CES 2019 was held this week in Las Vegas and had over 4500 exhibiting companies and over 180,000 attendees. Over 6500 media and industry analysts attended (including yours truly of Semiconductor Intelligence). CES 2019 includes a broader industry than just electronics, which led to the show being renamed CES (previously the Consumer Electronics Show) and the sponsoring organization changing its name from the Consumer Electronics Association (CEA) to the Consumer Technology Association (CTA).
The CTA projected the overall U.S. consumer technology market will hit $398 billion in 2019, up 4% from 2018. Much of the total consists of the large dollar but slow growing categories of smartphones, laptop PCs, and televisions. These three categories total $131 billion in 2019 but are growing only 0% to 2%. These categories do contain some high growth products. 5G smartphones will emerge on the market later this year and are expected to account for only 1% of total smartphone units in 2019 but should account for 75% in 2022. 8K UHD televisions are also a new category in 2019 and should only account for about 200 thousand of 42 million TVs.
Most of the growth in consumer technology in 2019 is driven by emerging categories. Streaming services (video and music) are forecast to reach $26 billion in 2019, up 25% from 2018. This category reflects the broader CTA definition of consumer technology to include services as well as electronics. The major Internet of Things (IoT) categories are smart home (home controls, monitoring and security), smart speakers (such as the Amazon Echo and Google Home) and smartwatches. These three categories are projected to total $10.9 billion in 2019, up 15%. Another fast-growing category is in-vehicle technology including entertainment, navigation and driver-assist features. Totaling $17 billion in 2019, this category will grow 9%.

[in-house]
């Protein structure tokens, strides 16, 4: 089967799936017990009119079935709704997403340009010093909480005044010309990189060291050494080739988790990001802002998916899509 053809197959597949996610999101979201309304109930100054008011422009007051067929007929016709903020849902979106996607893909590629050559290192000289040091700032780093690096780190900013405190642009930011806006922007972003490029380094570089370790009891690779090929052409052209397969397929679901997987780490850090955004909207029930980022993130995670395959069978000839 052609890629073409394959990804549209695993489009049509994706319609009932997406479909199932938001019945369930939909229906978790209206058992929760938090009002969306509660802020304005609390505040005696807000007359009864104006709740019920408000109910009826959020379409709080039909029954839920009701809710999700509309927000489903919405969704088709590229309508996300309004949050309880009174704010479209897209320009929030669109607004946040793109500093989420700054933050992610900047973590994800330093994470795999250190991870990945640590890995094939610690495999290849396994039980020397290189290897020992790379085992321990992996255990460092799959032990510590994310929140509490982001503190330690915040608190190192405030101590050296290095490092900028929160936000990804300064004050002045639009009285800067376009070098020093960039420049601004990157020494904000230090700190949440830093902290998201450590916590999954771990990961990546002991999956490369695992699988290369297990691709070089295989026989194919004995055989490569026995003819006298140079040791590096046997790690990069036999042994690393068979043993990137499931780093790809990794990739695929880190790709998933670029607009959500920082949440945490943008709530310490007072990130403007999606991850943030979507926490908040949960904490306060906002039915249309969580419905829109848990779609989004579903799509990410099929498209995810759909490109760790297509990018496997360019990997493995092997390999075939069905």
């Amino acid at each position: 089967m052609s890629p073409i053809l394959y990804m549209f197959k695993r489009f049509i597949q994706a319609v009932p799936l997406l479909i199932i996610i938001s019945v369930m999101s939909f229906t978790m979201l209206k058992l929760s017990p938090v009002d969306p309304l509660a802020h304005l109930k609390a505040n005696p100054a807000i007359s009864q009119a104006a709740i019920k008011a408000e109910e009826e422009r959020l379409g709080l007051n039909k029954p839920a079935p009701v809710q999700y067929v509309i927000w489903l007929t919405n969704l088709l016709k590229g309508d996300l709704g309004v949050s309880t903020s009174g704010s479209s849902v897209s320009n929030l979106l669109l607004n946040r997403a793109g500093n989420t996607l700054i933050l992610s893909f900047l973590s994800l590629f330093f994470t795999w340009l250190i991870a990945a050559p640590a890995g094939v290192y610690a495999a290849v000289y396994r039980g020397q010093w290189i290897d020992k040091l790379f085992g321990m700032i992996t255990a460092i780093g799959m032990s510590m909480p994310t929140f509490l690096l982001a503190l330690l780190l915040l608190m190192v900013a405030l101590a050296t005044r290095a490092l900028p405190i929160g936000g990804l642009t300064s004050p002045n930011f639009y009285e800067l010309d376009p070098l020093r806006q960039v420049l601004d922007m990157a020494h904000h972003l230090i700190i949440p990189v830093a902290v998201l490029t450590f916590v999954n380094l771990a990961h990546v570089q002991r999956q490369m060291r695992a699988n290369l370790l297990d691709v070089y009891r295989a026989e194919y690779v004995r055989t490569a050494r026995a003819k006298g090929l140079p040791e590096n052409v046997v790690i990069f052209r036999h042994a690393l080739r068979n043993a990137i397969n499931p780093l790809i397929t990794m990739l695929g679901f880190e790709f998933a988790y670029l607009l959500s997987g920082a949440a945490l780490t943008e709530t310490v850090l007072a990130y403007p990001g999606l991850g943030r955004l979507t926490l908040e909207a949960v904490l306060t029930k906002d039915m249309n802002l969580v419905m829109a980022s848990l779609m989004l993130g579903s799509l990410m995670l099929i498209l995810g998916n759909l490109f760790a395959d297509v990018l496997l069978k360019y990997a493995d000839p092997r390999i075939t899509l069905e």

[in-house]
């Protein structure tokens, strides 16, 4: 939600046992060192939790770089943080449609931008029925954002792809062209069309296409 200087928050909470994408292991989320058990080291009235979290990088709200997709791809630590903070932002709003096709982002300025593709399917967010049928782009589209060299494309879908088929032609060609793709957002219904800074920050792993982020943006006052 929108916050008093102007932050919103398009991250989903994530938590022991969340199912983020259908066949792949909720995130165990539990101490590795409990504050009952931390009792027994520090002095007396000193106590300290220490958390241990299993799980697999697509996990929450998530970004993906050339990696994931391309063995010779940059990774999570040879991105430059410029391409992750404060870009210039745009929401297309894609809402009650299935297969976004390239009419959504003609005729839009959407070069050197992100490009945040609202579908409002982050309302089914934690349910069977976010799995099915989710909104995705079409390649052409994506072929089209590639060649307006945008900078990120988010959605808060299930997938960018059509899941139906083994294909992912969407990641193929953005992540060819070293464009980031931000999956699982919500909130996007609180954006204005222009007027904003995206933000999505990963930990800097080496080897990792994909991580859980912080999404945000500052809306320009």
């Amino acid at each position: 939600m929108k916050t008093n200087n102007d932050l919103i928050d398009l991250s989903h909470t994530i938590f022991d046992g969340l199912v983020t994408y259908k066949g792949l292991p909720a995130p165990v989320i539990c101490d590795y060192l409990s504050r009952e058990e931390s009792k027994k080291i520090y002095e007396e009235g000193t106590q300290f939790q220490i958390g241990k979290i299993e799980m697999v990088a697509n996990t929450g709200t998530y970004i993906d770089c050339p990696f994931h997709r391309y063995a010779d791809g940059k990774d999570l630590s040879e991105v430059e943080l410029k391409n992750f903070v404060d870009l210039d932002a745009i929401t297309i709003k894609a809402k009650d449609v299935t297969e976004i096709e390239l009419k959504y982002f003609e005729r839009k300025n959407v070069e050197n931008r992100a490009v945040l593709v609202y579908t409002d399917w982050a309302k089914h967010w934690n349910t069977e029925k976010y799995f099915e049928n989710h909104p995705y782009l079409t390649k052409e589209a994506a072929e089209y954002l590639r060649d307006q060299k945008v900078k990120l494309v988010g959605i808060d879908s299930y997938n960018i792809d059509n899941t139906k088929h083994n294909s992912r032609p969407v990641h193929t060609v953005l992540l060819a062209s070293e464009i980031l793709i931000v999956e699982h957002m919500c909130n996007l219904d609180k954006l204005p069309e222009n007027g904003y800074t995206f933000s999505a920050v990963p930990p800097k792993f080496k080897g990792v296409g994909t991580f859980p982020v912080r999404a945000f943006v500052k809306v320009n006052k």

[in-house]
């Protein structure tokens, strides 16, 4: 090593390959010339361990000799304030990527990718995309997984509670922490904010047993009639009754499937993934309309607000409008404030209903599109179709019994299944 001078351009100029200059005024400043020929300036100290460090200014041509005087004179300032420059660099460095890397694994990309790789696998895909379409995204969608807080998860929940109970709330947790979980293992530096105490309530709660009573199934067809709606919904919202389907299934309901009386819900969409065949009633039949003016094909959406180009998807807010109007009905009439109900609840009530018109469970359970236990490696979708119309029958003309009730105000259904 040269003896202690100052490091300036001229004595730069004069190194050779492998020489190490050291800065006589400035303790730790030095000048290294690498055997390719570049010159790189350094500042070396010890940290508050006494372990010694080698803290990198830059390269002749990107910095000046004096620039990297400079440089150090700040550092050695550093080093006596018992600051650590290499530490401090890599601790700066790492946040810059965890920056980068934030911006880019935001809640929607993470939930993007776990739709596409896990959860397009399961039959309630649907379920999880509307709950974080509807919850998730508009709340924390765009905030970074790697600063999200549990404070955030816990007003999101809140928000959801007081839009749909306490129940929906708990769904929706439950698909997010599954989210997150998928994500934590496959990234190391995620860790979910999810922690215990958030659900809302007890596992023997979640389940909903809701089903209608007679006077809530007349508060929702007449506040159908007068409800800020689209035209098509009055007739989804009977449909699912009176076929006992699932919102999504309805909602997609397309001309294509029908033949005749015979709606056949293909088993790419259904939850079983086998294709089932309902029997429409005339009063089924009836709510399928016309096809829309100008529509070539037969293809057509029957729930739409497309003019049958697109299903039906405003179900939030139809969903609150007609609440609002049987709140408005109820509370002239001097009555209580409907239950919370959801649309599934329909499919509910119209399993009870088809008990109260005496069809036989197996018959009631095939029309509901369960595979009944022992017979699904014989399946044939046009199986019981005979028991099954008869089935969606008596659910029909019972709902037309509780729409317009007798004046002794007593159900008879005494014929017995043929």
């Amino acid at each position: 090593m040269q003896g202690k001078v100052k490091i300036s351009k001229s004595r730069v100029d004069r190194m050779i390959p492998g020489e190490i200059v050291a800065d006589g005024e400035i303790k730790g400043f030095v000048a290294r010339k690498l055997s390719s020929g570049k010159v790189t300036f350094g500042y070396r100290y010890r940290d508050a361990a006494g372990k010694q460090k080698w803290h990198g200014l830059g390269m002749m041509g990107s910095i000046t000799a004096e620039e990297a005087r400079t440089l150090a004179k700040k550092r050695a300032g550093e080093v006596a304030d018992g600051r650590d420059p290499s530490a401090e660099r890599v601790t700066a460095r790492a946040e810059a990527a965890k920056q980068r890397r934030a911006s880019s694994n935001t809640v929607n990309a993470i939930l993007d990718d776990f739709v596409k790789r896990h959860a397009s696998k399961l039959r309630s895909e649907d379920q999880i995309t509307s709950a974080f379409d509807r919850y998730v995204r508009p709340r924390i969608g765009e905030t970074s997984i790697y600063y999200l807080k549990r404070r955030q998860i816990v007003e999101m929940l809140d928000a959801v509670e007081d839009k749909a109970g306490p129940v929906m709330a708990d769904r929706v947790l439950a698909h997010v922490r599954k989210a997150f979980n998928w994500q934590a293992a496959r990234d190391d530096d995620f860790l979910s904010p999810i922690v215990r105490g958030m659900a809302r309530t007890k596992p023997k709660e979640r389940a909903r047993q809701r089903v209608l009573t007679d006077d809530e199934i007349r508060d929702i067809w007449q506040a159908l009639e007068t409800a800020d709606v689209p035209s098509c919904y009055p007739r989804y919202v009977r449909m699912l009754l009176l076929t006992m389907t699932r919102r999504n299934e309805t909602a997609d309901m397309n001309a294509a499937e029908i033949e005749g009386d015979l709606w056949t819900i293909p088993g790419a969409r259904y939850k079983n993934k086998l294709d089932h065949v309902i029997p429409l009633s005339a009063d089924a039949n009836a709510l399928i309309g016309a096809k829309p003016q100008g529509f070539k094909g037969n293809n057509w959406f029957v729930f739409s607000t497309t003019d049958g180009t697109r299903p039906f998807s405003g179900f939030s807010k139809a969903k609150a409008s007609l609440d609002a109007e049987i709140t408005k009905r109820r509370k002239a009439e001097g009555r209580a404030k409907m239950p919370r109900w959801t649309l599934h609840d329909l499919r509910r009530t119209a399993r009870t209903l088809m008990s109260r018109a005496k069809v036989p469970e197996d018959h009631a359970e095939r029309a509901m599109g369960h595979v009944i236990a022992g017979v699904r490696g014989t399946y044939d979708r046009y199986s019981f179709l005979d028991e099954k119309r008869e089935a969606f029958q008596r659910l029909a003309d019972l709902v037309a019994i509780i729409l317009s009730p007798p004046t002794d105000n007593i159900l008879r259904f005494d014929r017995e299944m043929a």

The emphasis on new consumer technologies was evident at CES Unveiled media event on Sunday, January 6. The event featured diverse applications such smart plumbing products from Moen and Kohler, numerous smart home products, an automated bread maker, a smart mirror to analyze your facial product needs and a pillow sleep aid.
Some of the products are of questionable practicality. Helite demonstrated an airbag for cyclists. The airbag resembles a life jacket and inflates when the bike crashes – protecting the torso. Any experienced cyclist knows the most common injuries in a crash are to the head (hopefully protected by a helmet), the arms and the legs. Ovis demonstrated a self-driving suitcase which will follow you through the airport. I guess pulling a wheeled suitcase by the handle is too much work.
An innovative product from French company E-Vone is a set of smart shoes which detect falls and notify caregivers with a precise location. Other solutions require the user to wear a device and push a button when the user needs assistance.
Flexfuel is another French company which develops products to reduce automotive pollution and increase fuel efficiency. Its location next to the bar at CES Unveiled gave it a new meaning.